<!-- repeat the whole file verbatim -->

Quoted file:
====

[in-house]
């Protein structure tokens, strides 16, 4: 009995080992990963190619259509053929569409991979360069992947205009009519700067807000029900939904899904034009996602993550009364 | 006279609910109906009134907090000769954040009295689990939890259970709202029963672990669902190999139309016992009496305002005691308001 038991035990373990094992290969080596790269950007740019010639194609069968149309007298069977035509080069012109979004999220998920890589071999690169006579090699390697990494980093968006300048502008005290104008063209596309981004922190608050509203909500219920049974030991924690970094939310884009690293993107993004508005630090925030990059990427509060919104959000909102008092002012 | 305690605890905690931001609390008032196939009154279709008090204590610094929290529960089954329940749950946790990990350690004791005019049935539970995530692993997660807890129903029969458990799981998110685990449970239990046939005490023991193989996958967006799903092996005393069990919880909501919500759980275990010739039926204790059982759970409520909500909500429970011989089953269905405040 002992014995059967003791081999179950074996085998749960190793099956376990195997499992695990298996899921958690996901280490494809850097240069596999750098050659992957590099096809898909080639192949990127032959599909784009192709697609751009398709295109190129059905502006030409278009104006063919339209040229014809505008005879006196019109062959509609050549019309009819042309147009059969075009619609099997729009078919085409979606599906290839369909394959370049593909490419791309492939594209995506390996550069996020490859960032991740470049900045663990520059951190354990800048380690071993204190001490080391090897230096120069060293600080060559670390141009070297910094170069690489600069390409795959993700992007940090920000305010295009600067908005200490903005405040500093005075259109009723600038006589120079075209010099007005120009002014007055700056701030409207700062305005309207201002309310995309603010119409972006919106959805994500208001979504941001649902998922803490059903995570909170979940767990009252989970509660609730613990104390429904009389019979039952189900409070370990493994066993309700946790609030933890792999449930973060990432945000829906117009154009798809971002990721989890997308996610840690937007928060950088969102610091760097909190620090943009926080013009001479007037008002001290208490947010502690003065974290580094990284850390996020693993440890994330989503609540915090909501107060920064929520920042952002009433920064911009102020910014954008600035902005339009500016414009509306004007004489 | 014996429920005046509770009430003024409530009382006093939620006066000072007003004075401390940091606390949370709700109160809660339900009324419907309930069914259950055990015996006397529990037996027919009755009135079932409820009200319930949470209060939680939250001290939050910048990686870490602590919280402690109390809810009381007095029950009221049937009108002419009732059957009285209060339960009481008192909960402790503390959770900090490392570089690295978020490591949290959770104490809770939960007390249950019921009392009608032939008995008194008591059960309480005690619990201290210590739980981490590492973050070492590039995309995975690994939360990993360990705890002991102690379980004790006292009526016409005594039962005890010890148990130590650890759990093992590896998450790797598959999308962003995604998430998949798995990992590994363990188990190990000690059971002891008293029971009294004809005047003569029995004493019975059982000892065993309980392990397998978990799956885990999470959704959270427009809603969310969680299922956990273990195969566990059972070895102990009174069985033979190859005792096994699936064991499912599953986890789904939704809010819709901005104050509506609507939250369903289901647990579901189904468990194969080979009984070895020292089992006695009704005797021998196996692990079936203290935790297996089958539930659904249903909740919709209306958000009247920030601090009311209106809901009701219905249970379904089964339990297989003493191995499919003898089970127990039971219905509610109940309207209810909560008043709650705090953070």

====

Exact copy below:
[in-house]
């Protein structure tokens, strides 16, 4: 009995080992990963190619259509053929569409991979360069992947205009009519700067807000029900939904899904034009996602993550009364 | 006279609910109906009134907090000769954040009295689990939890259970709202029963672990669902190999139309016992009496305002005691308001 038991035990373990094992290969080596790269950007740019010639194609069968149309007298069977035509080069012109979004999220998920890589071999690169006579090699390697990494980093968006300048502008005290104008063209596309981004922190608050509203909500219920049974030991924690970094939310884009690293993107993004508005630090925030990059990427509060919104959000909102008092002012 | 305690605890905690931001609390008032196939009154279709008090204590610094929290529960089954329940749950946790990990350690004791005019049935539970995530692993997660807890129903029969458990799981998110685990449970239990046939005490023991193989996958967006799903092996005393069990919880909501919500759980275990010739039926204790059982759970409520909500909500429970011989089953269905405040 002992014995059967003791081999179950074996085998749960190793099956376990195997499992695990298996899921958690996901280490494809850097240069596999750098050659992957590099096809898909080639192949990127032959599909784009192709697609751009398709295109190129059905502006030409278009104006063919339209040229014809505008005879006196019109062959509609050549019309009819042309147009059969075009619609099997729009078919085409979606599906290839369909394959370049593909490419791309492939594209995506390996550069996020490859960032991740470049900045663990520059951190354990800048380690071993204190001490080391090897230096120069060293600080060559670390141009070297910094170069690489600069390409795959993700992007940090920000305010295009600067908005200490903005405040500093005075259109009723600038006589120079075209010099007005120009002014007055700056701030409207700062305005309207201002309310995309603010119409972006919106959805994500208001979504941001649902998922803490059903995570909170979940767990009252989970509660609730613990104390429904009389019979039952189900409070370990493994066993309700946790609030933890792999449930973060990432945000829906117009154009798809971002990721989890997308996610840690937007928060950088969102610091760097909190620090943009926080013009001479007037008002001290208490947010502690003065974290580094990284850390996020693993440890994330989503609540915090909501107060920064929520920042952002009433920064911009102020910014954008600035902005339009500016414009509306004007004489 | 014996429920005046509770009430003024409530009382006093939620006066000072007003004075401390940091606390949370709700109160809660339900009324419907309930069914259950055990015996006397529990037996027919009755009135079932409820009200319930949470209060939680939250001290939050910048990686870490602590919280402690109390809810009381007095029950009221049937009108002419009732059957009285209060339960009481008192909960402790503390959770900090490392570089690295978020490591949290959770104490809770939960007390249950019921009392009608032939008995008194008591059960309480005690619990201290210590739980981490590492973050070492590039995309995975690994939360990993360990705890002991102690379980004790006292009526016409005594039962005890010890148990130590650890759990093992590896998450790797598959999308962003995604998430998949798995990992590994363990188990190990000690059971002891008293029971009294004809005047003569029995004493019975059982000892065993309980392990397998978990799956885990999470959704959270427009809603969310969680299922956990273990195969566990059972070895102990009174069985033979190859005792096994699936064991499912599953986890789904939704809010819709901005104050509506609507939250369903289901647990579901189904468990194969080979009984070895020292089992006695009704005797021998196996692990079936203290935790297996089958539930659904249903909740919709209306958000009247920030601090009311209106809901009701219905249970379904089964339990297989003493191995499919003898089970127990039971219905509610109940309207209810909560008043709650705090953070």